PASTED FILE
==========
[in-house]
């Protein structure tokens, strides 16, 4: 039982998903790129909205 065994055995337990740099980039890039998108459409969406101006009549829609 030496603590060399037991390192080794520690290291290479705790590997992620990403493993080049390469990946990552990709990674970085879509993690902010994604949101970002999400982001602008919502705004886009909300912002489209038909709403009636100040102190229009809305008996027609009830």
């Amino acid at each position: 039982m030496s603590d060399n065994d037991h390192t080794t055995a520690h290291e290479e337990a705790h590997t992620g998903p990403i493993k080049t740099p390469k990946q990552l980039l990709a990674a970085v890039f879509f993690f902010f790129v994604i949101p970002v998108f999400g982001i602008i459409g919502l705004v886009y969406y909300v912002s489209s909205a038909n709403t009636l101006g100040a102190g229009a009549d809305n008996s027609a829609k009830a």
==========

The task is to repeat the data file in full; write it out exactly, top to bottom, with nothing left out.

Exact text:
[in-house]
């Protein structure tokens, strides 16, 4: 039982998903790129909205 065994055995337990740099980039890039998108459409969406101006009549829609 030496603590060399037991390192080794520690290291290479705790590997992620990403493993080049390469990946990552990709990674970085879509993690902010994604949101970002999400982001602008919502705004886009909300912002489209038909709403009636100040102190229009809305008996027609009830």
């Amino acid at each position: 039982m030496s603590d060399n065994d037991h390192t080794t055995a520690h290291e290479e337990a705790h590997t992620g998903p990403i493993k080049t740099p390469k990946q990552l980039l990709a990674a970085v890039f879509f993690f902010f790129v994604i949101p970002v998108f999400g982001i602008i459409g919502l705004v886009y969406y909300v912002s489209s909205a038909n709403t009636l101006g100040a102190g229009a009549d809305n008996s027609a829609k009830a």